Making Underwriting Decisions Can be a Risky Business Without All the Data

Making Underwriting Decisions Can be a Risky Business Without All the Data

May 4, 2020

Sure, you know how old the house is, but did someone take note of those broken wooden steps in the backyard? The outside of the structure is in good condition, but those indoor pipes have seen better days. When evaluating a potential new policy or examining one that’s up for renewal, there’s myriad factors underwriters consider.

The only way to know what your insurance company could be taking on is by asking questions and executing inspections. We want to make sure you’re assessing with all the necessary data, so we’ve compiled a list of overarching questions that need to be considered, especially when reviewing a new policy.

The key to making sure you have all the data you need is by asking questions, researching, and looking at all the details.

1) Have you Talked to the Potential Insured or Researched the Property Records?

Conducting an interview with the policyholder and looking into the parcel history are some methods to obtain needed information about a residential or commercial property.

At a home, the interviewees can tell you if they have a dog and if they run an in-home business. They may also know dates of repairs or replacements.

For commercial inspections, it’s important to note how long the policyholder has been at the location, what type of business it is with a description of its operations, and, if the applicant will tell you, the number of employees and how much revenue the business generates. It’s also valuable to know if the company has an onboarding or safety training process for its employees. These may demonstrate what type of risks could be involved with the business and how invested the policyholder is in keeping the business, and the property, well-maintained.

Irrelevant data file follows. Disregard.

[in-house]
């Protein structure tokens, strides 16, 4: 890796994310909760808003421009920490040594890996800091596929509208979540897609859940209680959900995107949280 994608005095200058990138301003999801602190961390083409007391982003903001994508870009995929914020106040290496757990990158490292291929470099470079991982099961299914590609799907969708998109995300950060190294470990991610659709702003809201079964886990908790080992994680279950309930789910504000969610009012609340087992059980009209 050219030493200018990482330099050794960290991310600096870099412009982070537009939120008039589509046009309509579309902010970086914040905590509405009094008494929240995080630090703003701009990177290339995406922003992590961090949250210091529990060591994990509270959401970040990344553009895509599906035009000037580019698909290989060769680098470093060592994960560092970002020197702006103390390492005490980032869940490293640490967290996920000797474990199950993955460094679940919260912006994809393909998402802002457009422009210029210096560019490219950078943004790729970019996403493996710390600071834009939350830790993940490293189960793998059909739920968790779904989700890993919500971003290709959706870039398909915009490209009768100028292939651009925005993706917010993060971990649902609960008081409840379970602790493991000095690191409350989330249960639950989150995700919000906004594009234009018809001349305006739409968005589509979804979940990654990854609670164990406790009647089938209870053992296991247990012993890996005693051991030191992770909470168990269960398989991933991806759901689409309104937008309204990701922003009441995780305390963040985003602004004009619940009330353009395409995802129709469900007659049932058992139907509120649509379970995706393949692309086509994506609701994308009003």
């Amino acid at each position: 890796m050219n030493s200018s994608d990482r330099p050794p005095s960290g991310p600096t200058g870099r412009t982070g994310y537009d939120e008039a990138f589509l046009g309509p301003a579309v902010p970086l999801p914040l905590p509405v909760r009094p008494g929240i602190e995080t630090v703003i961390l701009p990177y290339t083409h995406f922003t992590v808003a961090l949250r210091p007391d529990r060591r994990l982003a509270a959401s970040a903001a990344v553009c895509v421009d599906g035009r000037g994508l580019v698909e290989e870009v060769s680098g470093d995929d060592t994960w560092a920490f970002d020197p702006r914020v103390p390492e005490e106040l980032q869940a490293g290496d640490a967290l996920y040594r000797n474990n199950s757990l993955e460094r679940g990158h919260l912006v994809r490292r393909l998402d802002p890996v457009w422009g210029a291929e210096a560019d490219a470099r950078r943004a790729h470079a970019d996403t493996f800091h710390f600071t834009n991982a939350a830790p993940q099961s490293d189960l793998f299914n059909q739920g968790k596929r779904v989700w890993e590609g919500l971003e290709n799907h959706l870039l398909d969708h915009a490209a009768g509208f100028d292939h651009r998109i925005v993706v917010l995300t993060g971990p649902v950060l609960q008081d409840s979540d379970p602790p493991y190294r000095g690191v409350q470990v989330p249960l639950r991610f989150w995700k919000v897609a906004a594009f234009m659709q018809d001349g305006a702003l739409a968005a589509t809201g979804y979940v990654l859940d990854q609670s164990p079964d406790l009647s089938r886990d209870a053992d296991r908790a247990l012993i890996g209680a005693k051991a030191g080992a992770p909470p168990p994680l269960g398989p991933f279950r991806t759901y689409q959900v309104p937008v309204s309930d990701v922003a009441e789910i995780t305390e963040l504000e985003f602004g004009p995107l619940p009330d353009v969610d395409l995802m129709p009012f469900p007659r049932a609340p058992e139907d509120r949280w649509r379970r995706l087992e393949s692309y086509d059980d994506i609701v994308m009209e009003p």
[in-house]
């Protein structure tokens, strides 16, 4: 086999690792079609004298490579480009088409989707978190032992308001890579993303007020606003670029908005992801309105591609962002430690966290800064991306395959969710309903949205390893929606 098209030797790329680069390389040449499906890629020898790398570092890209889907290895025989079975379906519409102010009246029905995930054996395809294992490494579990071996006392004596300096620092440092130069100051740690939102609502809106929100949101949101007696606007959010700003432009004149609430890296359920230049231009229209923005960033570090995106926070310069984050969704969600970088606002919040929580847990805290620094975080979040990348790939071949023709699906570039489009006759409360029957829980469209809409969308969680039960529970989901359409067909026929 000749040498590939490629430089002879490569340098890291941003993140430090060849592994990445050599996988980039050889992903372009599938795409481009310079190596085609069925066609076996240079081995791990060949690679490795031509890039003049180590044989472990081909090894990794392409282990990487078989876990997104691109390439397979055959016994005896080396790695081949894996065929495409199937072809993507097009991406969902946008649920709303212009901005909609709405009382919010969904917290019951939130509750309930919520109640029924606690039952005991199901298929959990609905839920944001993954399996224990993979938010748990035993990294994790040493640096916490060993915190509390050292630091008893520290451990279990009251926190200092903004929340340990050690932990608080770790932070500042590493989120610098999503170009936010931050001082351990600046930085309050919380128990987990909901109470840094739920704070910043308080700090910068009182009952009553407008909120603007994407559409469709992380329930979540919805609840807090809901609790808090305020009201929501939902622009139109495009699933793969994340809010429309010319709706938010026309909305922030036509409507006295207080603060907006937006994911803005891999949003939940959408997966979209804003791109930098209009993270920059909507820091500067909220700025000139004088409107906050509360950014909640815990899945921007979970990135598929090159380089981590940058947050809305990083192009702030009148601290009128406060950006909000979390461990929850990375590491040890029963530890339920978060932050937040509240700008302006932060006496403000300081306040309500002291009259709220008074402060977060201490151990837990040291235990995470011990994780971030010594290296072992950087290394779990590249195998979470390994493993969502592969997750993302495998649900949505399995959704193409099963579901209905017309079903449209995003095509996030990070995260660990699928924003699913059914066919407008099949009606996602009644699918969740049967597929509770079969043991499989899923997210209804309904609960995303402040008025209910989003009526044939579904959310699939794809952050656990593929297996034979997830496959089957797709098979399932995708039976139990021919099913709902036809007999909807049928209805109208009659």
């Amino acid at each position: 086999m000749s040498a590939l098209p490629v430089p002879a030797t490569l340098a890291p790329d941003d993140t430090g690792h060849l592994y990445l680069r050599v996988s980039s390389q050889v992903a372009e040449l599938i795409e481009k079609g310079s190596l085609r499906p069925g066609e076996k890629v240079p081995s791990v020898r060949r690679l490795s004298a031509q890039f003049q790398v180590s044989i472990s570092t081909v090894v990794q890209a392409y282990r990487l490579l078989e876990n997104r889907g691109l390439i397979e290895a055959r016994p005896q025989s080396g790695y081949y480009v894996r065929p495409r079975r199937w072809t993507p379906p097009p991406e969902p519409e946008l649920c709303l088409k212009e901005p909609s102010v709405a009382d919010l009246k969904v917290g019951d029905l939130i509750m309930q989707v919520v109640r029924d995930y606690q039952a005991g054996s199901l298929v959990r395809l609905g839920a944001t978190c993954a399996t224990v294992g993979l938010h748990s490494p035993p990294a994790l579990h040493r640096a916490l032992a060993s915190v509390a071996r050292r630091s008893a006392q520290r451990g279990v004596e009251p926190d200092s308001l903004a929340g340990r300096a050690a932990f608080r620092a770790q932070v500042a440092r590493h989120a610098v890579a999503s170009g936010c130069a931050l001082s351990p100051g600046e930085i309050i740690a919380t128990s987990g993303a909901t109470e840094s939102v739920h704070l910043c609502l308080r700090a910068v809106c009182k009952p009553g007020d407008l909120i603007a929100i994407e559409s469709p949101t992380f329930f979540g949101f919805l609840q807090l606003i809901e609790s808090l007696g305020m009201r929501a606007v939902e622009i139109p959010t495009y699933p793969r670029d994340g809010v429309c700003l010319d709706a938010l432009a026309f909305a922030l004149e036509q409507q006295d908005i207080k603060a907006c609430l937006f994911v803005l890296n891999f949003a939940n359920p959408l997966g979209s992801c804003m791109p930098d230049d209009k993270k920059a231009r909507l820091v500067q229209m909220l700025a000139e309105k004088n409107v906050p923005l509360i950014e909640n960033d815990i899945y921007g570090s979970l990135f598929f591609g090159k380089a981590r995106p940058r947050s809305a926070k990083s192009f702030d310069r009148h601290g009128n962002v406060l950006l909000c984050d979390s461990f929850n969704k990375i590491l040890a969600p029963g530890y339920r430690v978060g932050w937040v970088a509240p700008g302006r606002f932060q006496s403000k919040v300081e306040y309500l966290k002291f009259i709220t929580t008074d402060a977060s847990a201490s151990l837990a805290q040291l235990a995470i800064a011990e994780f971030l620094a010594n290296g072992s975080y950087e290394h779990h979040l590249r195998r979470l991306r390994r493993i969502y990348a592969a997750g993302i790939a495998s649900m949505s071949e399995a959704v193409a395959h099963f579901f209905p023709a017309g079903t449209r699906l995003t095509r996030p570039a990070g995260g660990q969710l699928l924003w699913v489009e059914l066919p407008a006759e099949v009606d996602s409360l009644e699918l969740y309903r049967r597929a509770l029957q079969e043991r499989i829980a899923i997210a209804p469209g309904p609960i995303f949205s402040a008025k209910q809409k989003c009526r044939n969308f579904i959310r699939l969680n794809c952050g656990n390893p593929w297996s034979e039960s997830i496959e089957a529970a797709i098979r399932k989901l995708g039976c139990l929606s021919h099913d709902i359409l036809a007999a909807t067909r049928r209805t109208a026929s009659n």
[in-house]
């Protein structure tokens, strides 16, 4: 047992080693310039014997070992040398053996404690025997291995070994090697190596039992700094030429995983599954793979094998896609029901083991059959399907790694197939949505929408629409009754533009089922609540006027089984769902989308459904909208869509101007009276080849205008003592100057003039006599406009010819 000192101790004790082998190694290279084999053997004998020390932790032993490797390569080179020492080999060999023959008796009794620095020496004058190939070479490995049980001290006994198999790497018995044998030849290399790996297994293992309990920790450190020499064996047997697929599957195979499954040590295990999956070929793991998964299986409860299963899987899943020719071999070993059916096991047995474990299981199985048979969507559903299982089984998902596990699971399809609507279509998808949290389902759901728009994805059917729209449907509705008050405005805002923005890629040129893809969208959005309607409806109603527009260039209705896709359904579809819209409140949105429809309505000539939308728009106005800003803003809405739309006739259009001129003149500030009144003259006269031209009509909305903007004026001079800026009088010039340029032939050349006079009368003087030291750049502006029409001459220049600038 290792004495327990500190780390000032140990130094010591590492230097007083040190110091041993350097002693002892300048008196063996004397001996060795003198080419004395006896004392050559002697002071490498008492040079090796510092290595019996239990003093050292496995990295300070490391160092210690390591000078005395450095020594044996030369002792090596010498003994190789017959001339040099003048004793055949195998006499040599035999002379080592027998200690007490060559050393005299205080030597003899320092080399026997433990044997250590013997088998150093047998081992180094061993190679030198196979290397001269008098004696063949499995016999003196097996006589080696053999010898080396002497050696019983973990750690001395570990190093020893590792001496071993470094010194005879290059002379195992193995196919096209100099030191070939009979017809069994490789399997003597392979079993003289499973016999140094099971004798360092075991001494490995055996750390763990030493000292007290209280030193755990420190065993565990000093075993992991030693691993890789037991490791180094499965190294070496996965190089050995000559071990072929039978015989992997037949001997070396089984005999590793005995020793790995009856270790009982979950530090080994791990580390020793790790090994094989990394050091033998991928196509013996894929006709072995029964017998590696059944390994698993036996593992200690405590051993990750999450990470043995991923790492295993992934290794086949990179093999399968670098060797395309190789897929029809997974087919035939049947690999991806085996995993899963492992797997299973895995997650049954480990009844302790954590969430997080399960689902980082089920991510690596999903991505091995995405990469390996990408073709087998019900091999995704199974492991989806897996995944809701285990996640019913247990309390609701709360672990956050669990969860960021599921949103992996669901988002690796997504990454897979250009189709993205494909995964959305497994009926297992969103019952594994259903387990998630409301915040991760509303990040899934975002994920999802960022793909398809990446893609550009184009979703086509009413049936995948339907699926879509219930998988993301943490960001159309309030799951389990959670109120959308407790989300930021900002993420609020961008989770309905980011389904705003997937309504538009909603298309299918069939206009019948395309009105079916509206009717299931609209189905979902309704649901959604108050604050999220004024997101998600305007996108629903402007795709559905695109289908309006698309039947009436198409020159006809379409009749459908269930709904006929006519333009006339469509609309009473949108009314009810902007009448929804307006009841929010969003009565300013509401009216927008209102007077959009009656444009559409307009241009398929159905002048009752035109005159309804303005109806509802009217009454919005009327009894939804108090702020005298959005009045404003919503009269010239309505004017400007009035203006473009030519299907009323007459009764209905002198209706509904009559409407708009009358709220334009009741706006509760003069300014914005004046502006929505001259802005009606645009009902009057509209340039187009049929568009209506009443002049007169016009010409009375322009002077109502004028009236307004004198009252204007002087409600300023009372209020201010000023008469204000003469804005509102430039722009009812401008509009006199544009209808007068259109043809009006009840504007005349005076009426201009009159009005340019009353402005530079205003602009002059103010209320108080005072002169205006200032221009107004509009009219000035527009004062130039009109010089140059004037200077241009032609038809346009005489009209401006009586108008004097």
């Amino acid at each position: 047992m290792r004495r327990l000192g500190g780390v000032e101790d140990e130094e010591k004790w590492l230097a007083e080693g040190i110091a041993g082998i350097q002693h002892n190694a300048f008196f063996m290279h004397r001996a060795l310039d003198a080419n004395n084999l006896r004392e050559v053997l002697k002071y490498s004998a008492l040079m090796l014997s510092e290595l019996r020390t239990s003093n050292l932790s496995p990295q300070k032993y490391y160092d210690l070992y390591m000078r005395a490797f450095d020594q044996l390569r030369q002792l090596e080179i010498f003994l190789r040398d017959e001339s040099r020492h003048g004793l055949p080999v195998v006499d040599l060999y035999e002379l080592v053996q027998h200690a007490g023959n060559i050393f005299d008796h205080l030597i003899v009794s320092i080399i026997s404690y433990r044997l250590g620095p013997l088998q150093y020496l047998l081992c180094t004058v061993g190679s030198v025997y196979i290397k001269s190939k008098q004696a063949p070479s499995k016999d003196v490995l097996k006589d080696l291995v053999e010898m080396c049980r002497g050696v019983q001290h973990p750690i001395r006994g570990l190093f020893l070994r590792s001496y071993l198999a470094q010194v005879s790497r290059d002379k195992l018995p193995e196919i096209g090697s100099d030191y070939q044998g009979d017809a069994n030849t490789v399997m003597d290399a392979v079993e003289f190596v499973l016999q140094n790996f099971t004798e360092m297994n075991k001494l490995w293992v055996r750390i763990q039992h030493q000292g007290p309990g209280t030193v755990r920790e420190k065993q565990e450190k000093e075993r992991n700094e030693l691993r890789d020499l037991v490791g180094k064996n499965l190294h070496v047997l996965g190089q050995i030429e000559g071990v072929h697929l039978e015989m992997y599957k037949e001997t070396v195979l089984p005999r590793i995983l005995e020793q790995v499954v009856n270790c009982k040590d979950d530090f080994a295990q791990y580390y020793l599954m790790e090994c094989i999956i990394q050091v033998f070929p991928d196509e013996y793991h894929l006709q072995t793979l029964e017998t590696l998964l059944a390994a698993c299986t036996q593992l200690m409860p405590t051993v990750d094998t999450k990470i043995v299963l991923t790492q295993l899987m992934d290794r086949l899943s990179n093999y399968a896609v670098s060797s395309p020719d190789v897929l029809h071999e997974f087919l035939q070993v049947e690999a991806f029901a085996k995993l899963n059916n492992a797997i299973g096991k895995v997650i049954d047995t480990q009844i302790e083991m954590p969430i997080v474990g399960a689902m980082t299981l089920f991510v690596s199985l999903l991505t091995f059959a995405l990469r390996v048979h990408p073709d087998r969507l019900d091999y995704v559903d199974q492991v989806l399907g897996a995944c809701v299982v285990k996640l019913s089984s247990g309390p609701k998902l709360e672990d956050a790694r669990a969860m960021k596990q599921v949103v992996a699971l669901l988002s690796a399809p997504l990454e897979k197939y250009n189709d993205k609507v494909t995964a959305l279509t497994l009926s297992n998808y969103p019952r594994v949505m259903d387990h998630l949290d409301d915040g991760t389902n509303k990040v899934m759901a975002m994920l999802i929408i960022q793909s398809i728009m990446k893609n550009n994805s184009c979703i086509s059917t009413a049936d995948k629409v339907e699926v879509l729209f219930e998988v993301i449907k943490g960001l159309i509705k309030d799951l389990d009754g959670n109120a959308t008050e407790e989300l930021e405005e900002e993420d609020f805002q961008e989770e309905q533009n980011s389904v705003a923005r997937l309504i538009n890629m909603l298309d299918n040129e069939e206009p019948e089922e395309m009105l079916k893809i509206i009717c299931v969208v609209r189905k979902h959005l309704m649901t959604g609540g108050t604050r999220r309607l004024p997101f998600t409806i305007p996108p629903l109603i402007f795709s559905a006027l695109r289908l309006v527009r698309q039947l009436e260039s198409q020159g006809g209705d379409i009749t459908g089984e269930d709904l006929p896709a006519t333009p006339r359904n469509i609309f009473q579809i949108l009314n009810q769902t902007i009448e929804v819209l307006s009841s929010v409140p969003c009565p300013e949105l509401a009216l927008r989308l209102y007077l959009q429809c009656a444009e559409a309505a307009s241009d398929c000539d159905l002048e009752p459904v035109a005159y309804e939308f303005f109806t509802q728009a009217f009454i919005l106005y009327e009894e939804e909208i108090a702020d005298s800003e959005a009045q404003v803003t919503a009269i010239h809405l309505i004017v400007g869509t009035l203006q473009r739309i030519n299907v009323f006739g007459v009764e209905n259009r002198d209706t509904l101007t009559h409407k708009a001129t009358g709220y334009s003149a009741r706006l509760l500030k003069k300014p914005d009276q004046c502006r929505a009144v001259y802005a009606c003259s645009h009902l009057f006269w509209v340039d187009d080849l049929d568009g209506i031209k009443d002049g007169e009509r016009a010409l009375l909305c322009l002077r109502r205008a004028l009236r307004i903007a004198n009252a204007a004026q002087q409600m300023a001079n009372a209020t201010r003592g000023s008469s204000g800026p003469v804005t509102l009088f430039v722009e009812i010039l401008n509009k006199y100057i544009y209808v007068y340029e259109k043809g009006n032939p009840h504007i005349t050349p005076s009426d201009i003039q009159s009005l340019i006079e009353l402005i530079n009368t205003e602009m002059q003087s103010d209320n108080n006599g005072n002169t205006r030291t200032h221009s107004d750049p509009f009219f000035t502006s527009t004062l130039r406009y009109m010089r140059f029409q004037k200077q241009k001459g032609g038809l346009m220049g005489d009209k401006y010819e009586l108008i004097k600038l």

2) Did You Fully Assess the Structure?

For homes or businesses, buildings are critical to assess.

For residences, it’s important to note when it was built, architecture style, structure shape, and type of construction. Also consider the number of stories, if it has a fireplace or wood burning stove – and what style, the foundation type, and if the windows are broken. The overall building condition, such as if the siding has mildew or mold, if the window frame is deteriorated, or, on the other hand, if it has been recently renovated or upgraded, should also be assessed. Research whether older properties are on the historic registry because that affects how they are preserved.

Commercial structures need similar assessments, with notes on the building age, number of stories, if there is a firewall, Insurance Services Office (ISO) building construction type, exterior wall construction, and overall building condition.

The roof can be a deciding factor on how a policy may be handled in residential or commercial cases. Damaged shingles or an aging roof may denote the need for further assessment.

These characteristics determine how the structure will withstand fire or a hazardous weather event – plus, are a snapshot of potential damages that could appear in future insurance claims.

Check the condition of the wires and pipes to see if there is evidence of a current problem, or a previous one.  

3) What Condition are the Utilities?

Utilities can also pose certain risks.

In-depth assessments should have information available that denotes what type of heating and air conditioning a property has, as well as the fuel source. They also can include overall condition of wiring and plumbing and note the most recent update.